I found this 6 unit multifamily. Here are the numbers:
Monthly income: $5450
Yearly income: $65,400
Total reported expenses: $22,900 for the year
NOI: $42,510. He is asking $425,000 for the property which puts it right at a 10% cap rate.
His lender is willing to allow a wrap around, so I could take over current financing for $336,000 at 5.5% interest (the current rate of his loan) for 15 years.
The seller is asking for 20% down or $84000.
I am looking to bring on a private lender for the $84,000 down payment and expecting about 7% interest (15 year am but ballooned in 5).
With these two debts, the debt service would be $3590 per month or $43080 per year. This puts the property at a negative cashflow (NOI is $42,510).
So here is my question....it is my understanding that a 10% cap rate is a good rate to buy a property at....but these numbers don't work, is it because of the 15 yr loans versus 30 year loans?
Also, it is my understanding that in a multifamily, it is best to assume a 50% operating expense budget, so 35% seems very low to me....there are no calculations for vacancies or capital improvements, but there is property management in there.
The possibility for improvements is to have rents increased to catch up with current market by about $500 per month total (that's after cleaning up the property, catching up to market rents, and putting in rules to keep the grounds clean and safe). There is room in the back to build a laundry space which could be coin operated, but I don't think that would increase rents and income enough to cover the expense of a new building and equipment.
So, am I missing something that makes this a good buy, or is it best to walk away?
Thanks in advance for any input.
The cap rate shouldn't be the end all be all figure for a property analysis. If the numbers don't work, they don't work, and it is inadvisable to try and finagle them to get them to work.
If his pro forma numbers don't account for either vacancies or CAPEX as reflected by a 35% budget for operating expenses, then the numbers sound poor.
However, if you are confident that your rehab could bring in an extra $3000 in gross rents/month, then that might change your analysis. But you'd have to also account for the fact that your initial rehab costs are going to change your initial cash outlay -- especially if you don't have cash on hand to do it, and you're going to have to bring in hard money or a partner to do so.
So you are saying that you want this deal with 100% financing and the amortization and management to be paid for by the cash flow. Assuming that your expenses and other cost are correct, then you will have "invested" less than $2000 a year. I would say thats a good deal since your tax benefits are well in excess of that. I assume that you have an exit strategy that justifies the purchase since your cash flow even after the rent increase and repairs is only marginally better. This seems like a long term hold so maintenance will be you biggest concern.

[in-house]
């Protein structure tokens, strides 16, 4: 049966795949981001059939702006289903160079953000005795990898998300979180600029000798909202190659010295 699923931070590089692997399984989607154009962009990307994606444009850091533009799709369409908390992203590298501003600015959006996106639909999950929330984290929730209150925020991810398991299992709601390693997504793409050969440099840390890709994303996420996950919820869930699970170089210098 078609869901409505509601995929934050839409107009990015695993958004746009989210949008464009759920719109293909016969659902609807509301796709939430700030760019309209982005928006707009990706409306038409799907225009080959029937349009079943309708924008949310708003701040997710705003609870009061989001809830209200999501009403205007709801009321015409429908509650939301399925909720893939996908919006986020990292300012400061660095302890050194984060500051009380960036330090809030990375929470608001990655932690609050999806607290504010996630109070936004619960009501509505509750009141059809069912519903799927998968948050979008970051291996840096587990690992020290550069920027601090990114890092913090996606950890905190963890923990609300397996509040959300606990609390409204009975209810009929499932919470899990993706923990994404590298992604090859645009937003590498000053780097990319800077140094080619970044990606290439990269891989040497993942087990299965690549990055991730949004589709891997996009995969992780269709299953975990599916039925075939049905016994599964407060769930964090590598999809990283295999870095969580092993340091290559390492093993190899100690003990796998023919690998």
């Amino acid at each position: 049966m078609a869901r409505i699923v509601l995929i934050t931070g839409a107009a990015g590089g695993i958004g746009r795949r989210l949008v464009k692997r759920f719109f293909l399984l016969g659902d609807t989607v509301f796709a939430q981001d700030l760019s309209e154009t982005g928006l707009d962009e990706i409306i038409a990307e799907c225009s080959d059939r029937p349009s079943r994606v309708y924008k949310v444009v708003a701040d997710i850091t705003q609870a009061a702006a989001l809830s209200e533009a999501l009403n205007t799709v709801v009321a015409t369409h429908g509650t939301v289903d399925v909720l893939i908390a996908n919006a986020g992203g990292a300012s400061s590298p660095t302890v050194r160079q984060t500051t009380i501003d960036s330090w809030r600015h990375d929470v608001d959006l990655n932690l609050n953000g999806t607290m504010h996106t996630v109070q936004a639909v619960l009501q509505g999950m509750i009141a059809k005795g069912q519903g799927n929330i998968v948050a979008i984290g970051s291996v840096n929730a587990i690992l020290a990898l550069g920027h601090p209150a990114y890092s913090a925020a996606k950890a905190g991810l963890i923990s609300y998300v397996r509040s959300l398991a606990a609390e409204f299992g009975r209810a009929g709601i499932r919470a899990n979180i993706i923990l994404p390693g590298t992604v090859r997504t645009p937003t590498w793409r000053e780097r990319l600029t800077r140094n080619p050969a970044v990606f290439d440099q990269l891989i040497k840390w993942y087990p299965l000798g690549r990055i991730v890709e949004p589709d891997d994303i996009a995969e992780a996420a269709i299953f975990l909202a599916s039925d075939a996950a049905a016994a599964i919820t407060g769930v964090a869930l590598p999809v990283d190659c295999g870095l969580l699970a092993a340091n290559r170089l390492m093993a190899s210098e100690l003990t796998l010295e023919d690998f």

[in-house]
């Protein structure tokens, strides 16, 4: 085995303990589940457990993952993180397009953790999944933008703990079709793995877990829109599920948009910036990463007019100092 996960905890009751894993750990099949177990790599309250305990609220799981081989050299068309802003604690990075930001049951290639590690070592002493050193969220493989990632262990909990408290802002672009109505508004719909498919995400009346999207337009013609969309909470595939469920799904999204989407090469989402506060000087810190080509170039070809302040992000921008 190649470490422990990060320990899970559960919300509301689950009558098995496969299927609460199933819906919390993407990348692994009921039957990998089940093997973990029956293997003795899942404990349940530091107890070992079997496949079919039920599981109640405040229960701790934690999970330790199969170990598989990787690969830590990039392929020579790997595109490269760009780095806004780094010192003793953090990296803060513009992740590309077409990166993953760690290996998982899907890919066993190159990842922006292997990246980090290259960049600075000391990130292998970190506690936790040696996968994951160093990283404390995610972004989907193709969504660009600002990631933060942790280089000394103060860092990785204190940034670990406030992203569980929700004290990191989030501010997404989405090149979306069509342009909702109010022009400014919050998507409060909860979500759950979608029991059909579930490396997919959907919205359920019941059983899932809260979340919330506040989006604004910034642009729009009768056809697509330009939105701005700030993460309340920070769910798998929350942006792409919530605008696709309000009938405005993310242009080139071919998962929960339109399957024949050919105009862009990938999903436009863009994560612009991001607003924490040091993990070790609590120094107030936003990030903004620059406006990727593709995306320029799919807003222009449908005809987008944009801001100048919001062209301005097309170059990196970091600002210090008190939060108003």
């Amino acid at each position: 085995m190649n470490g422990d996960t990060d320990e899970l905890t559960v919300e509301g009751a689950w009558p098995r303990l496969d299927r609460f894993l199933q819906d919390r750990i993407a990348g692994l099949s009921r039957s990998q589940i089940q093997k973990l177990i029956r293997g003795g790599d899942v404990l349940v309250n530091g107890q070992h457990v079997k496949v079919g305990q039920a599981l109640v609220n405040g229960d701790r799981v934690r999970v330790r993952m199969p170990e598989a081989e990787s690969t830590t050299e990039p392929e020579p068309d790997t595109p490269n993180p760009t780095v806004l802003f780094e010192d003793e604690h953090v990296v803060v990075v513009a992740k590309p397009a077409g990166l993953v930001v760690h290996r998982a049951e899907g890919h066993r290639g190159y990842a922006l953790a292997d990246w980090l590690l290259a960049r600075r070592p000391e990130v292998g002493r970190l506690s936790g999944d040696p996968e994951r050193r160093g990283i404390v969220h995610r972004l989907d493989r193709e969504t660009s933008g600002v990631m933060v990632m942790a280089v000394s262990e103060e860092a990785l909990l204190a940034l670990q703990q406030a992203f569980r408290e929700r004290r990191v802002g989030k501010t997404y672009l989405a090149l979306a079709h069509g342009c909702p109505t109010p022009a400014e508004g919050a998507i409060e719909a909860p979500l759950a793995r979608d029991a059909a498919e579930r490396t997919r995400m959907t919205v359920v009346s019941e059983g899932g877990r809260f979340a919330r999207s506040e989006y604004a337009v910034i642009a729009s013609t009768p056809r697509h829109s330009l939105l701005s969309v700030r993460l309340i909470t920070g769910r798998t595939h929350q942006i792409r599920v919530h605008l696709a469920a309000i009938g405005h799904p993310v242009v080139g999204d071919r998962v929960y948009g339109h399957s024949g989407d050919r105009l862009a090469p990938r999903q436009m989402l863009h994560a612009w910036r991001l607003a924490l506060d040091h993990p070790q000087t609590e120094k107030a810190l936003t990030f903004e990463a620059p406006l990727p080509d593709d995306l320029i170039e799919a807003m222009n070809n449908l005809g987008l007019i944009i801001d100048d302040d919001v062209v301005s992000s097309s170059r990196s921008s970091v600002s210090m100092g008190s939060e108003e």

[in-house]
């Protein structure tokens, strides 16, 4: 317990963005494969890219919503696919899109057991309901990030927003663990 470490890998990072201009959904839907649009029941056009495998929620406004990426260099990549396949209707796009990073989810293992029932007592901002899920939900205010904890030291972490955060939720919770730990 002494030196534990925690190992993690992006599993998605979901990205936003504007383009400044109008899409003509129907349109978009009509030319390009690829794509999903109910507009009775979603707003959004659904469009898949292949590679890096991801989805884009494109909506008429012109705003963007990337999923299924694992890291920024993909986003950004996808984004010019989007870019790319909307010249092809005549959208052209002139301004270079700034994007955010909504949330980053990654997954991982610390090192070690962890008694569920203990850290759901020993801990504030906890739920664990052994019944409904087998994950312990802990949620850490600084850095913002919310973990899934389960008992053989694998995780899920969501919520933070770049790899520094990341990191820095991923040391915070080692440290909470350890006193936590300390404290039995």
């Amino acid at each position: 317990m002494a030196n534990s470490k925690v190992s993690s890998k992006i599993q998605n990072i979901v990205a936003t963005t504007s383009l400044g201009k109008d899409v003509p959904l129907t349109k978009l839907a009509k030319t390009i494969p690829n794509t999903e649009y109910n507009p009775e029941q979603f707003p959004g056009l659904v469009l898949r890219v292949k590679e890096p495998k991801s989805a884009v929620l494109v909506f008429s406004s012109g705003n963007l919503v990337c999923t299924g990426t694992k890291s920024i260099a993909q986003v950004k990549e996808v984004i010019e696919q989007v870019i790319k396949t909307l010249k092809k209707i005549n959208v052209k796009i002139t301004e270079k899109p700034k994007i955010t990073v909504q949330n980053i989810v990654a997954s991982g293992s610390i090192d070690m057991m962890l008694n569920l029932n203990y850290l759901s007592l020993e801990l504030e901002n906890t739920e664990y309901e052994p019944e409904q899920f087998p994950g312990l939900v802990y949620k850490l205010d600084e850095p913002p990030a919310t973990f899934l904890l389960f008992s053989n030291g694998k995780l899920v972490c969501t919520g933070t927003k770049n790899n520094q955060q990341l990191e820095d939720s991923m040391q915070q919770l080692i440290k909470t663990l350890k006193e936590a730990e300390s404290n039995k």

As for whether the economics of the deal are correct, there is not near enough information.
Not only are you not accounting for all of your transaction expenses just simply by calculating the debt service only against NOI your numbers do not work.
While your cap rate may be at 10% your cash flow will not jive based on your debt service, that is your expenses will be too high. Remember cap rate is calculated independent of your own personal financial situation.
I would say for someone who has $84K to $90K of their own money this would be a good deal but since you are going to borrow or thinking to borrow the $84K your personal finances are too weak and this building as a business will not do you any good. You have to look around for something with a cap rate much higher maybe closer to 16% using the same private money of $84K. Anyway the numbers have to be good including your cash flow not just cap rate.
It sounds like the numbers provided are skewed in favor of the seller to make it look more attractive. No vacancies? Right off the bat that is suspicious. How about repairs? Did they cover other expenses such as taxes, insurance? Is there any electric or water provided? Were those accounted for? You MUST factor these in. I often see agents and even some brokers give pie in the sky numbers that don't truly represent the OE of the property. If this is an agent or broker that is giving you those numbers I would ask them why they omitted critical information that would give a buyer the true NOI and the ability to make a sound decision whether to purchase it or not.
@Sean Price I don't remember who said it, but someone says that you should generally use the 60% rule for commercial multi-family as capex runs higher for these properties. Also with 15 year amortization you will see greatly decreased cash flow as well. Finally with the second loan to cover the down payment, it is very likely this property will have positive cash flow.
I personally never liked using cap rates listed by sellers. Since this is a commercial properties, you should be able to get a detailed list of the rent rolls, and capital expenses for the last few years. Also the actual costs for taxes and insurance. You then should be able to determine the actual cap rate yourself. Remember to buy the property based on how it is performing now, not on proforma data.
Thank you everyone for the input. I do realize that Cap rate is only one factor....and I also realize that at 35% expenses, the numbers are skewed toward the sellers side to try to increase the cap rate. I have requested the schedule E and rent rolls for the last three years to try to get accurate numbers.
I am new to multifamily, so will keep collecting info on the deal....and I realize this is probably a no go, I just needed to make sure that I was not missing anything
Thank you all so much for the feedback. I really appreciate it.
Join the Largest Real Estate Investing Community
Basic membership is free, forever.